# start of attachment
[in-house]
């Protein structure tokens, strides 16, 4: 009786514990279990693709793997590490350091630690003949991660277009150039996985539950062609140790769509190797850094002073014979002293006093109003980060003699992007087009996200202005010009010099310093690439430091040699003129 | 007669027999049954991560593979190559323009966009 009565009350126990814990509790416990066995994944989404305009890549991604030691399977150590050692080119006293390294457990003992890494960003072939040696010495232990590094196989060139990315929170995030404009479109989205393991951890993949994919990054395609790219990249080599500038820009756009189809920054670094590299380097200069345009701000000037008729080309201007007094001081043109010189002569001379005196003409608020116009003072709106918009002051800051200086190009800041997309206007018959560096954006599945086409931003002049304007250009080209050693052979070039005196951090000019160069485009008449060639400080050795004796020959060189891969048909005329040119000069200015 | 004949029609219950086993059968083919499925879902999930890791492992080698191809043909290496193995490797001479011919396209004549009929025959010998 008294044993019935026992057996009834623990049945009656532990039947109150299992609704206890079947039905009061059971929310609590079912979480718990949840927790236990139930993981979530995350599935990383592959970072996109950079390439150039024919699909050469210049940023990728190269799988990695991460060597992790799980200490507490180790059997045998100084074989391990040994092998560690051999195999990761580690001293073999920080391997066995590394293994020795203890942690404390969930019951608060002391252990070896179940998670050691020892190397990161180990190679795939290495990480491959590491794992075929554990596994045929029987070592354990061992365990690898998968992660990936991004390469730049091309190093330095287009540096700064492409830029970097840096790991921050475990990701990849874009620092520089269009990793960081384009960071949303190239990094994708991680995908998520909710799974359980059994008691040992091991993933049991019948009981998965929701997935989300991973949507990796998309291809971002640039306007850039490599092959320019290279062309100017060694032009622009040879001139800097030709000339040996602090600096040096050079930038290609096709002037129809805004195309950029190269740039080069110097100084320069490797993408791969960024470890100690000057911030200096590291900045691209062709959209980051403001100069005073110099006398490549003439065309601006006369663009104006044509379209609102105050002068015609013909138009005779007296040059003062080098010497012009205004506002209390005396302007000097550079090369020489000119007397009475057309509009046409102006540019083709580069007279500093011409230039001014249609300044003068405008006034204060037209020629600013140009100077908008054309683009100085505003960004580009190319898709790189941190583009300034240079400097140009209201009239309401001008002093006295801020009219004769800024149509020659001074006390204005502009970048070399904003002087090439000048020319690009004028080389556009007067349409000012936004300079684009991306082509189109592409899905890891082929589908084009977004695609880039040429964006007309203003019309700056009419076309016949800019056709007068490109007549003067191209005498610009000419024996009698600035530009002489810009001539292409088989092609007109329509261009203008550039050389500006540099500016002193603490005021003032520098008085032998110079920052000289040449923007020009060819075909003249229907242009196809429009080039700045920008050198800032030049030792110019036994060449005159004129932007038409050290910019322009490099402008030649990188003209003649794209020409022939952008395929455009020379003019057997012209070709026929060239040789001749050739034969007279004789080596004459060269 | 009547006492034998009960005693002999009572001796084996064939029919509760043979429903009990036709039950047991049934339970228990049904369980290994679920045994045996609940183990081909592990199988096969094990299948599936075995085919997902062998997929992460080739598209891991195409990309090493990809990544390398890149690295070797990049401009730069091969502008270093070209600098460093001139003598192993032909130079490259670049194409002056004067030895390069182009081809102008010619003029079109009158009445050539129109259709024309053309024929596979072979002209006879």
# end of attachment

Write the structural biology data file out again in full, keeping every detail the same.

[in-house]
């Protein structure tokens, strides 16, 4: 009786514990279990693709793997590490350091630690003949991660277009150039996985539950062609140790769509190797850094002073014979002293006093109003980060003699992007087009996200202005010009010099310093690439430091040699003129 | 007669027999049954991560593979190559323009966009 009565009350126990814990509790416990066995994944989404305009890549991604030691399977150590050692080119006293390294457990003992890494960003072939040696010495232990590094196989060139990315929170995030404009479109989205393991951890993949994919990054395609790219990249080599500038820009756009189809920054670094590299380097200069345009701000000037008729080309201007007094001081043109010189002569001379005196003409608020116009003072709106918009002051800051200086190009800041997309206007018959560096954006599945086409931003002049304007250009080209050693052979070039005196951090000019160069485009008449060639400080050795004796020959060189891969048909005329040119000069200015 | 004949029609219950086993059968083919499925879902999930890791492992080698191809043909290496193995490797001479011919396209004549009929025959010998 008294044993019935026992057996009834623990049945009656532990039947109150299992609704206890079947039905009061059971929310609590079912979480718990949840927790236990139930993981979530995350599935990383592959970072996109950079390439150039024919699909050469210049940023990728190269799988990695991460060597992790799980200490507490180790059997045998100084074989391990040994092998560690051999195999990761580690001293073999920080391997066995590394293994020795203890942690404390969930019951608060002391252990070896179940998670050691020892190397990161180990190679795939290495990480491959590491794992075929554990596994045929029987070592354990061992365990690898998968992660990936991004390469730049091309190093330095287009540096700064492409830029970097840096790991921050475990990701990849874009620092520089269009990793960081384009960071949303190239990094994708991680995908998520909710799974359980059994008691040992091991993933049991019948009981998965929701997935989300991973949507990796998309291809971002640039306007850039490599092959320019290279062309100017060694032009622009040879001139800097030709000339040996602090600096040096050079930038290609096709002037129809805004195309950029190269740039080069110097100084320069490797993408791969960024470890100690000057911030200096590291900045691209062709959209980051403001100069005073110099006398490549003439065309601006006369663009104006044509379209609102105050002068015609013909138009005779007296040059003062080098010497012009205004506002209390005396302007000097550079090369020489000119007397009475057309509009046409102006540019083709580069007279500093011409230039001014249609300044003068405008006034204060037209020629600013140009100077908008054309683009100085505003960004580009190319898709790189941190583009300034240079400097140009209201009239309401001008002093006295801020009219004769800024149509020659001074006390204005502009970048070399904003002087090439000048020319690009004028080389556009007067349409000012936004300079684009991306082509189109592409899905890891082929589908084009977004695609880039040429964006007309203003019309700056009419076309016949800019056709007068490109007549003067191209005498610009000419024996009698600035530009002489810009001539292409088989092609007109329509261009203008550039050389500006540099500016002193603490005021003032520098008085032998110079920052000289040449923007020009060819075909003249229907242009196809429009080039700045920008050198800032030049030792110019036994060449005159004129932007038409050290910019322009490099402008030649990188003209003649794209020409022939952008395929455009020379003019057997012209070709026929060239040789001749050739034969007279004789080596004459060269 | 009547006492034998009960005693002999009572001796084996064939029919509760043979429903009990036709039950047991049934339970228990049904369980290994679920045994045996609940183990081909592990199988096969094990299948599936075995085919997902062998997929992460080739598209891991195409990309090493990809990544390398890149690295070797990049401009730069091969502008270093070209600098460093001139003598192993032909130079490259670049194409002056004067030895390069182009081809102008010619003029079109009158009445050539129109259709024309053309024929596979072979002209006879």